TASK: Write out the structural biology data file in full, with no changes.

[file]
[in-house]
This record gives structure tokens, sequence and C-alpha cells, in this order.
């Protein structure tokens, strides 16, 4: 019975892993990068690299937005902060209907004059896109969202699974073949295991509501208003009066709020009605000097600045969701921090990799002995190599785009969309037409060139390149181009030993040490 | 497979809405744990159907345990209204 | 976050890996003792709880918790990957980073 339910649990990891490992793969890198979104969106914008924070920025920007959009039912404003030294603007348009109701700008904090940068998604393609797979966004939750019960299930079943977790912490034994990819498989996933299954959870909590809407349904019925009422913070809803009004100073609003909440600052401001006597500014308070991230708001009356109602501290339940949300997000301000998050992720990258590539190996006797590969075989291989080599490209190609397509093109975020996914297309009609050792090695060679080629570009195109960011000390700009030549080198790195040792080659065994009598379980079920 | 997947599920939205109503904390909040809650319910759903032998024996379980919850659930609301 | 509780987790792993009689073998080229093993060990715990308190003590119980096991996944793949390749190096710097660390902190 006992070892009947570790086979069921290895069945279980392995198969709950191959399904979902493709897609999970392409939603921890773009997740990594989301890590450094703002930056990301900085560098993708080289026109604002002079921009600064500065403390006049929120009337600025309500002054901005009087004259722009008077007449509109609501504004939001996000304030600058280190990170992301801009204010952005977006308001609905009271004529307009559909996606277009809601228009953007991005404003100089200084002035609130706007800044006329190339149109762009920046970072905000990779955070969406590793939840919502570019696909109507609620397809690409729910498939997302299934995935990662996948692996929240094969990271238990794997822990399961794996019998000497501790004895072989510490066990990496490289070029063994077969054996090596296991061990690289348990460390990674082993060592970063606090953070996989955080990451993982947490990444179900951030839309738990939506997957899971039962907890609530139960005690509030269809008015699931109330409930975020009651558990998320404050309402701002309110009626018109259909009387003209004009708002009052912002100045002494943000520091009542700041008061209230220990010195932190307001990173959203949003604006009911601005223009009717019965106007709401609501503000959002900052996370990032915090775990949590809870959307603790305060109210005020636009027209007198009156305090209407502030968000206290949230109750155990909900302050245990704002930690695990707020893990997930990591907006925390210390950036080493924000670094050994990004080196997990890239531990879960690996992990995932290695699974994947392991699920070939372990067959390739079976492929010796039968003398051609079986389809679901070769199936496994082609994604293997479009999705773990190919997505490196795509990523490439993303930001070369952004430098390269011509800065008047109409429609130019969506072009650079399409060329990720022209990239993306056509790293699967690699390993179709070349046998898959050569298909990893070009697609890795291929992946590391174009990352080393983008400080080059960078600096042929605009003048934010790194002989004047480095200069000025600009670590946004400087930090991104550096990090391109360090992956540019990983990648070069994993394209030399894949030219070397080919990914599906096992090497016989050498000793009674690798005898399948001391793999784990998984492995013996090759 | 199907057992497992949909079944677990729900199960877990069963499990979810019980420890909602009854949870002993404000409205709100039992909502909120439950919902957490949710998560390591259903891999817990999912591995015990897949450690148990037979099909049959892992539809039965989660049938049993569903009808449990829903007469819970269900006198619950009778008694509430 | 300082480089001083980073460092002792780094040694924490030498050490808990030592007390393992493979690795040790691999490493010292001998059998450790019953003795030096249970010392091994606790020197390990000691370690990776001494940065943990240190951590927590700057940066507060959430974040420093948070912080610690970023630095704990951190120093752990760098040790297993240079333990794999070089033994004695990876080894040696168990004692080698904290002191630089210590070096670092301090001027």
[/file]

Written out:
[in-house]
This record gives structure tokens, sequence and C-alpha cells, in this order.
């Protein structure tokens, strides 16, 4: 019975892993990068690299937005902060209907004059896109969202699974073949295991509501208003009066709020009605000097600045969701921090990799002995190599785009969309037409060139390149181009030993040490 | 497979809405744990159907345990209204 | 976050890996003792709880918790990957980073 339910649990990891490992793969890198979104969106914008924070920025920007959009039912404003030294603007348009109701700008904090940068998604393609797979966004939750019960299930079943977790912490034994990819498989996933299954959870909590809407349904019925009422913070809803009004100073609003909440600052401001006597500014308070991230708001009356109602501290339940949300997000301000998050992720990258590539190996006797590969075989291989080599490209190609397509093109975020996914297309009609050792090695060679080629570009195109960011000390700009030549080198790195040792080659065994009598379980079920 | 997947599920939205109503904390909040809650319910759903032998024996379980919850659930609301 | 509780987790792993009689073998080229093993060990715990308190003590119980096991996944793949390749190096710097660390902190 006992070892009947570790086979069921290895069945279980392995198969709950191959399904979902493709897609999970392409939603921890773009997740990594989301890590450094703002930056990301900085560098993708080289026109604002002079921009600064500065403390006049929120009337600025309500002054901005009087004259722009008077007449509109609501504004939001996000304030600058280190990170992301801009204010952005977006308001609905009271004529307009559909996606277009809601228009953007991005404003100089200084002035609130706007800044006329190339149109762009920046970072905000990779955070969406590793939840919502570019696909109507609620397809690409729910498939997302299934995935990662996948692996929240094969990271238990794997822990399961794996019998000497501790004895072989510490066990990496490289070029063994077969054996090596296991061990690289348990460390990674082993060592970063606090953070996989955080990451993982947490990444179900951030839309738990939506997957899971039962907890609530139960005690509030269809008015699931109330409930975020009651558990998320404050309402701002309110009626018109259909009387003209004009708002009052912002100045002494943000520091009542700041008061209230220990010195932190307001990173959203949003604006009911601005223009009717019965106007709401609501503000959002900052996370990032915090775990949590809870959307603790305060109210005020636009027209007198009156305090209407502030968000206290949230109750155990909900302050245990704002930690695990707020893990997930990591907006925390210390950036080493924000670094050994990004080196997990890239531990879960690996992990995932290695699974994947392991699920070939372990067959390739079976492929010796039968003398051609079986389809679901070769199936496994082609994604293997479009999705773990190919997505490196795509990523490439993303930001070369952004430098390269011509800065008047109409429609130019969506072009650079399409060329990720022209990239993306056509790293699967690699390993179709070349046998898959050569298909990893070009697609890795291929992946590391174009990352080393983008400080080059960078600096042929605009003048934010790194002989004047480095200069000025600009670590946004400087930090991104550096990090391109360090992956540019990983990648070069994993394209030399894949030219070397080919990914599906096992090497016989050498000793009674690798005898399948001391793999784990998984492995013996090759 | 199907057992497992949909079944677990729900199960877990069963499990979810019980420890909602009854949870002993404000409205709100039992909502909120439950919902957490949710998560390591259903891999817990999912591995015990897949450690148990037979099909049959892992539809039965989660049938049993569903009808449990829903007469819970269900006198619950009778008694509430 | 300082480089001083980073460092002792780094040694924490030498050490808990030592007390393992493979690795040790691999490493010292001998059998450790019953003795030096249970010392091994606790020197390990000691370690990776001494940065943990240190951590927590700057940066507060959430974040420093948070912080610690970023630095704990951190120093752990760098040790297993240079333990794999070089033994004695990876080894040696168990004692080698904290002191630089210590070096670092301090001027």